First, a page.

Mesh Medical Device News Desk, November 19, 2018 ~ Suzanne M. Emmett, from Lancaster Pennsylvania is getting ready for the trial that will determine her future.
Suzanne is in her 60s and is married to Michael. Their defective product case is filed in the Philadelphia Court of Common Pleas before Judge Kenneth J. Powell [No.1307-014975] and involves some names familiar to readers of Mesh News Desk.
The defendant is Ethicon Women’s Health and Urology along with Secant Medical, Prodesco, Johnson & Johnson, Gynecare. Ethicon is the medical device division of Johnson & Johnson.
Emmett has a Prolift implant as well as a TVT-O, 10 mesh erosions, 9 revision surgeries, and several Botox injections, and multiple silver nitrate applications. She continues to work in the insurance industry. Prolift is one of the largest meshes ever put in a kit complete with trocars used to implant it in a blind procedure. In mid-2012 it was removed from the market.
Image: Dr. Patricia Reddy, implanting physician
On May 14, 2007, Ms. Emmett was implanted with Prolift by surgeon Patricia Reddy, MD, board certified in obstetrics and gynecology, at Pinnacle Health in Harrisburg, Pennsylvania. On the same day she also received a TVT-O. She had delivered two large babies vaginally and was suffering from prolapse.
By the next year she had corrective surgery to remove one of more the products with Dr. Vincent Lucente at St. Luke’s Hospital in Allentown, PA.
On or about January 2012, she underwent another corrective surgery to remove pelvic meshes during a third surgical procedure conducted by Dr. Nils Stenman at May Grant Associates in Lancaster, PA. She had another revision in 21012, again by Dr. Lucente in Allentown. By the spring of 2012, Emmett underwent another corrective surgery to revise or remove the mesh during a fifth surgical procedure conducted by Dr. Vincent Lucente. There was a sixth procedure, again done by Dr. Lucente, and then a seventh one year later.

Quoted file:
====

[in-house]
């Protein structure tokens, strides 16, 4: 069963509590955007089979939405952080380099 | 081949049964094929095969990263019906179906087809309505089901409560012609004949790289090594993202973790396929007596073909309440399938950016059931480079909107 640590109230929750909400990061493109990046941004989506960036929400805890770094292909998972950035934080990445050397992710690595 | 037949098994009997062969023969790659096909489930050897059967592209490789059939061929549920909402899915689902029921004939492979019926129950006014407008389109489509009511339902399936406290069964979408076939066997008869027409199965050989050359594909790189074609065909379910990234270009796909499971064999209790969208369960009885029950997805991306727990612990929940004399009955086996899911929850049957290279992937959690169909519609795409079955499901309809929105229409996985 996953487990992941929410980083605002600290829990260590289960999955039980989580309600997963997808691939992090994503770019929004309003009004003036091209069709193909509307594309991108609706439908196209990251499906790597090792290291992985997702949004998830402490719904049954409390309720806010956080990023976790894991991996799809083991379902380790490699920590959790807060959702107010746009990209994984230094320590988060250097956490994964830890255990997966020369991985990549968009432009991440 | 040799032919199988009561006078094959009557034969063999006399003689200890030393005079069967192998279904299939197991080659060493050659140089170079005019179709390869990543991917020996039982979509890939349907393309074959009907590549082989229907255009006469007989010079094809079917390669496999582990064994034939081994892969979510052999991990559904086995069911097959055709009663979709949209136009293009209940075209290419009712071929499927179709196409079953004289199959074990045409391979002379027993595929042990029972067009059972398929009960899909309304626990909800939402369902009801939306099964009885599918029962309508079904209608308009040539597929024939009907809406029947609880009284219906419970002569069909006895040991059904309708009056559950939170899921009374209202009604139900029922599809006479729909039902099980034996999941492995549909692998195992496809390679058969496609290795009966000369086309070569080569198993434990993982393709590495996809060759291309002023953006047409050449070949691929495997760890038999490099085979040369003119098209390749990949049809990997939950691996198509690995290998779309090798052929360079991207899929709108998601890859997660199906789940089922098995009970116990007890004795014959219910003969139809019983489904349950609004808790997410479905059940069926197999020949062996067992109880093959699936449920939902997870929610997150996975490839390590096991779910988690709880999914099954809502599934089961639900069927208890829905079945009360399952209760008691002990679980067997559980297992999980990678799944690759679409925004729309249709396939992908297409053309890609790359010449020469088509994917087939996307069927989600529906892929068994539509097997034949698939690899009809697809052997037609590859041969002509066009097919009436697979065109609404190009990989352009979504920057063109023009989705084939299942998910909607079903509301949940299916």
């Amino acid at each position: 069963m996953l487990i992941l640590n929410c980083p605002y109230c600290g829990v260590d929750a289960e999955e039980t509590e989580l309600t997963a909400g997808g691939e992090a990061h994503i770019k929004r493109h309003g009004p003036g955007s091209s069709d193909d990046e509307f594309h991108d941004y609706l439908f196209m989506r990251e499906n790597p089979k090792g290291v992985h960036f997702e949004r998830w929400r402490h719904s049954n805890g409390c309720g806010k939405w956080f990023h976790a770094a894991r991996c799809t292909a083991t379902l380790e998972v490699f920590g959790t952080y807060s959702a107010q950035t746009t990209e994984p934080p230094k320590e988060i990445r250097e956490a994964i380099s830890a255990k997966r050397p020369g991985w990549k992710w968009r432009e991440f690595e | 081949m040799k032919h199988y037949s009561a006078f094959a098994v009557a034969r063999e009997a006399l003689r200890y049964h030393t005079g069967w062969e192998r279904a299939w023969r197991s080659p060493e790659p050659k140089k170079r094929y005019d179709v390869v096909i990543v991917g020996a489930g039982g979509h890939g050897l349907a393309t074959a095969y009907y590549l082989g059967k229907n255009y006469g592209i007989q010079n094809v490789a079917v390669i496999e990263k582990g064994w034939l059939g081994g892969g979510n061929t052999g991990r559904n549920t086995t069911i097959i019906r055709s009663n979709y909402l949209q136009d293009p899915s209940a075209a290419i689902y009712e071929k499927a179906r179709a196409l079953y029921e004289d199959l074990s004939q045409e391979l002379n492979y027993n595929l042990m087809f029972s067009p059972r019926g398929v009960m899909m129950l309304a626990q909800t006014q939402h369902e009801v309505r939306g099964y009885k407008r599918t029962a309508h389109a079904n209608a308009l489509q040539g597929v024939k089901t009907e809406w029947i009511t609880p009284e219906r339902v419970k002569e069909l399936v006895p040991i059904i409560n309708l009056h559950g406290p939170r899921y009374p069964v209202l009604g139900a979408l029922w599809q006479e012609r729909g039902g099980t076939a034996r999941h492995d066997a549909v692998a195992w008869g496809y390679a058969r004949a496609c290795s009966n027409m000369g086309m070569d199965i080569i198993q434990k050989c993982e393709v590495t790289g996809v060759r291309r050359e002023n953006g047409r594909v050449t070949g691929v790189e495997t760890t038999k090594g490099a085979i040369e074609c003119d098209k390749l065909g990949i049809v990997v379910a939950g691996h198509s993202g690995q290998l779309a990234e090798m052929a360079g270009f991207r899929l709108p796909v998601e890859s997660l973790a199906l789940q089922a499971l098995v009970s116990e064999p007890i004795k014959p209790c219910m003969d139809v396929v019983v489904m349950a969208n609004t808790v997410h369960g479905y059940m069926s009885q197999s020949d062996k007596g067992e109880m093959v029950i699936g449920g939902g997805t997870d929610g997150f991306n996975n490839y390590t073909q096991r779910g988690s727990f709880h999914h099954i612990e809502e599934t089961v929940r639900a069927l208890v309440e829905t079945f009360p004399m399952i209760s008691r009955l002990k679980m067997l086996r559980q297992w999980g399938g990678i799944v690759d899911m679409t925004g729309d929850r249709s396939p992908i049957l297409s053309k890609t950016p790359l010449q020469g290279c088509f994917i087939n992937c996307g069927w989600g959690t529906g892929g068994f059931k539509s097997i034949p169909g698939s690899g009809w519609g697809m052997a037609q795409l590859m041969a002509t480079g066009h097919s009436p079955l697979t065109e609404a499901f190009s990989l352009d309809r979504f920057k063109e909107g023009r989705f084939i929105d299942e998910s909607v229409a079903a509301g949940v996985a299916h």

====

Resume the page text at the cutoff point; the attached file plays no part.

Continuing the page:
Today she suffers permanent injury, mental and physical pain, economic loss says her complaint.
Prolift was introduced into the market in early 2005 without any FDA clearance. The defendants felt it was unnecessary because the mesh made of Prolene, already had clearance, even though The Prolift system was an entirely new product, pre-cut, prepackaged with tools in one-size fits all, for the repair of pelvic floor prolapse.
Contrary to its claims, there was a high vaginal mesh erosion rate of 15.6 % in one multi-center randomized controlled trial in August 2010. It concludes there was “no difference in overall objective and subjective cure rates. This study questions the value of additive synthetic polypropylene mesh for vaginal prolapse repairs.”
Prolift, and three other problematic meshes were quietly removed from the market by Ethicon after the Food and Drug Administration announced it would order the company to conduct randomized, controlled clinical testing of pelvic mesh products. It remains off the market in the U.S.
Ms Emmett is represented by Kila Baldwin and Elia Robertson of Kline Specter. Likely jury selection will begin on Monday, the 26th and could continue for up to three days. Judge New will select the judge to oversee the trial. The plaintiff expects its side to take about 8 days. The trial could conclude mid-December.